No, we won’t call you back to the Alamo.
San Antonio is kind of an underdog compared to a Texas-sized metropolis like Austin, but hey, we like it that way. As Austin continues to grow and change at a rapid rate, San Antonio has managed to develop at its own pace, while maintaining a close semblance of its rich heritage and local culture. Here are eight top reasons every road warrior should make cruising to San Antonio a priority on your next Lone Star State adventure.
With murals and public facilities on every corner, it’s enough to take a short drive, bike ride, or stroll downtown to see just how devoted San Antonio is to the arts. It seems like every day a new piece of street art finds its place among the many, and it’s easy to pass the time researching your favorites, which coincidentally makes for a great Insta photoshoot as well.
If you find yourself visiting during the Luminaria Contemporary Art Festival, make the most of the moment and immerse yourself in the citywide creative party. The festival is made up of several showcases scattered around the large city center, featuring local artists, musicians and performers presenting their work to the public. Likewise, First friday is a monthly art tour that wraps the Southtown and King Williams neighborhoods with lots of eye-catching artwork.
For museum visits, San Antonio has a lot to offer. Stop San Antonio Art Museum, a downtown labyrinth with vast rooms filled wall to wall with old and contemporary pieces or consult the McNay Art Museum, nestled in the residential Terrell Heights neighborhood and constantly raising the bar with modern art installations such as Andy Warhol, Frida Kahlo, and Yayoi Kusama. The grounds of the latter museum are also particularly scenic, making the museum a wedding hotspot, quinceaÃ±era, and graduation photoshoots – or an impromptu hang-up on the grass.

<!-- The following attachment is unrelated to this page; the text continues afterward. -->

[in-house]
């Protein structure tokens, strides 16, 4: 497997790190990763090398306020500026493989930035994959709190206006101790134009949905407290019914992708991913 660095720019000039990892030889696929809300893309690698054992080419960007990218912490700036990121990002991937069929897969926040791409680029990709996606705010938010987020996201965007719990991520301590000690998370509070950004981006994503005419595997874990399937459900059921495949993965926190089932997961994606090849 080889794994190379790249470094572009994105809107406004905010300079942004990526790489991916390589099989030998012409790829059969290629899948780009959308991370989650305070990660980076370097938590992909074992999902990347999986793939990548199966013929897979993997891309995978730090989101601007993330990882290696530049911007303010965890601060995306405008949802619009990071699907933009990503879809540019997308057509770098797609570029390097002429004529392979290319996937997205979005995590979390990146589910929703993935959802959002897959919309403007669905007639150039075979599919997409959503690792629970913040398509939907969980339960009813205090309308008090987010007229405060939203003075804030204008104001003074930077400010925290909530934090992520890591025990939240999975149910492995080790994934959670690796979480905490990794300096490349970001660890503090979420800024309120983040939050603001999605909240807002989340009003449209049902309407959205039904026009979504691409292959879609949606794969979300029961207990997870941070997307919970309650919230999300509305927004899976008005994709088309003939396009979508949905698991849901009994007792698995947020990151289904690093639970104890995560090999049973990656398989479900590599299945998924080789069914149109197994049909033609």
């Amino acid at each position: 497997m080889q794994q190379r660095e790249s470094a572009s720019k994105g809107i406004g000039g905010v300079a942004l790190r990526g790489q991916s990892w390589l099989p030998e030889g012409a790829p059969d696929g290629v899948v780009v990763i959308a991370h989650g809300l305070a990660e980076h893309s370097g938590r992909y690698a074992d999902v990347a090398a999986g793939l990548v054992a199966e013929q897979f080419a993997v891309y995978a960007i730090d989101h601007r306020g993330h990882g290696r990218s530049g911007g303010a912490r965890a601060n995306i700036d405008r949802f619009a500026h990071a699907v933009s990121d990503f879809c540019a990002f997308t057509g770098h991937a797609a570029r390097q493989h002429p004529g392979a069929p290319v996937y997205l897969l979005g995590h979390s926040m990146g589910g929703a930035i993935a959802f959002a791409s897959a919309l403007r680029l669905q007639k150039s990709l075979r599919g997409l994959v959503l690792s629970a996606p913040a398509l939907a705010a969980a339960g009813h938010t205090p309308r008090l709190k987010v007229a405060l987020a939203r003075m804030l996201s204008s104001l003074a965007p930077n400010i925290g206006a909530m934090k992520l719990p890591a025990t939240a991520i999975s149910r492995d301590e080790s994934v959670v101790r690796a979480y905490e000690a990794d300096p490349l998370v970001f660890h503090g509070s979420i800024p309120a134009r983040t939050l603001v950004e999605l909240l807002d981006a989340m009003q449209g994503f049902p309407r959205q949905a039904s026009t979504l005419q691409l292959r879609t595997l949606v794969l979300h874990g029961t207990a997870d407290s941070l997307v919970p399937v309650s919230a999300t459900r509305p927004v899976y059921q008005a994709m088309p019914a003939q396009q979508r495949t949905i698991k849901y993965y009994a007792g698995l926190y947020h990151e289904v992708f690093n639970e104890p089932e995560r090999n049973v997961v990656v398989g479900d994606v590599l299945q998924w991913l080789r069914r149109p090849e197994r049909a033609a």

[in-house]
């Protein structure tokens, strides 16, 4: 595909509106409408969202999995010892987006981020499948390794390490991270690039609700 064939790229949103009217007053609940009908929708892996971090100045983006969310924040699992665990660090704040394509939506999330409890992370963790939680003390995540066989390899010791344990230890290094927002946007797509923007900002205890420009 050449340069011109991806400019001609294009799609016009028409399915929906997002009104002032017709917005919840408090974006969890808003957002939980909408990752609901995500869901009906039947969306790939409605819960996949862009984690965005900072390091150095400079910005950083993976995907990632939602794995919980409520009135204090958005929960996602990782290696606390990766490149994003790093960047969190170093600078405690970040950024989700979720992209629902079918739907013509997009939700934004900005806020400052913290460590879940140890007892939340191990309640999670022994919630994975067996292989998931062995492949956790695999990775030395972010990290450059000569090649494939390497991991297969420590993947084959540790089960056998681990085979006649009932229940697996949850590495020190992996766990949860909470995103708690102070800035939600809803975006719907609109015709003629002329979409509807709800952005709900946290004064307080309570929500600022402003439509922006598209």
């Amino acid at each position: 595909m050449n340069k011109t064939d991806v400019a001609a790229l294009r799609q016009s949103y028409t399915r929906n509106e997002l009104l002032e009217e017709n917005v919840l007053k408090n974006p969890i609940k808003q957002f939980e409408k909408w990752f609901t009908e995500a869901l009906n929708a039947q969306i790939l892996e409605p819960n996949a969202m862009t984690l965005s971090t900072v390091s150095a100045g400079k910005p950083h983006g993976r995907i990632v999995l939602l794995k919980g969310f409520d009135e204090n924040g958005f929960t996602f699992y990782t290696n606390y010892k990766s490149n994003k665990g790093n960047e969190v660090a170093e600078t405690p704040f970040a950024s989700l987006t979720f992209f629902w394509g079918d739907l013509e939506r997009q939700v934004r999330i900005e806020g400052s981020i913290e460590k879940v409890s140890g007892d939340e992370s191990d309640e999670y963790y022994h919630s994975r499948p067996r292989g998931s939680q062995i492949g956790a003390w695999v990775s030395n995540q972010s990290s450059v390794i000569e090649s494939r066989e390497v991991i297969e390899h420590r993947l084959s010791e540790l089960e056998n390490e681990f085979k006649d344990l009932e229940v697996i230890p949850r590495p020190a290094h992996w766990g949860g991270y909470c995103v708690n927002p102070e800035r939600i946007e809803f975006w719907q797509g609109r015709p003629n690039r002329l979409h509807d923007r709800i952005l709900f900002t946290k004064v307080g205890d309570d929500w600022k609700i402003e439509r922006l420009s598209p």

San Antonio’s Latin heritage in full swing at Market place. Its main feature, El Mercado, includes a long list of vendors and artisans from the southwest and Mexico whose products range from luchador masks and traditional pottery to handmade jewelry. In the center of the market is a stage where mariachis, groups and folk dancers often perform, filling the space with Latin music and festive spirit.
A short trip down Produce Row will easily find you at Mi Tierra CafÃ© & Bakery, a renowned Mexican restaurant with an 80-year heritage. Its piÃ±atas-studded ceiling and colorful murals depicting historical figures from Latin history make the atmosphere just as appealing as the menu. Don’t forget to stop by the panaderia for some pan dulce and cookies for the ride home.
This may sound like one of the more obvious suggestions, but the Walk on the river lives up to its reputation as the number one tourist attraction in all of Texas. Aside from the plethora of Texas-centric restaurants and bars that line the San Antonio River, the River Walk itself is a bustling maze of walkways, bridges, and canals that weave just below street level. and packed with rooftop and people viewing opportunities.
Your River Walk begins at the Rivercenter, the downtown shopping center, and ends at Arneson River Theater in La Villita, where many shows at the water’s edge are scheduled throughout the year. Music fans should look for the very bridge where they filmed this iconic scene from Selena (the movie, not the Netflix series), if they can figure it out. And if you’d prefer to take a map-less approach, you can always take a ferry and let an official river guide show you around at your leisure.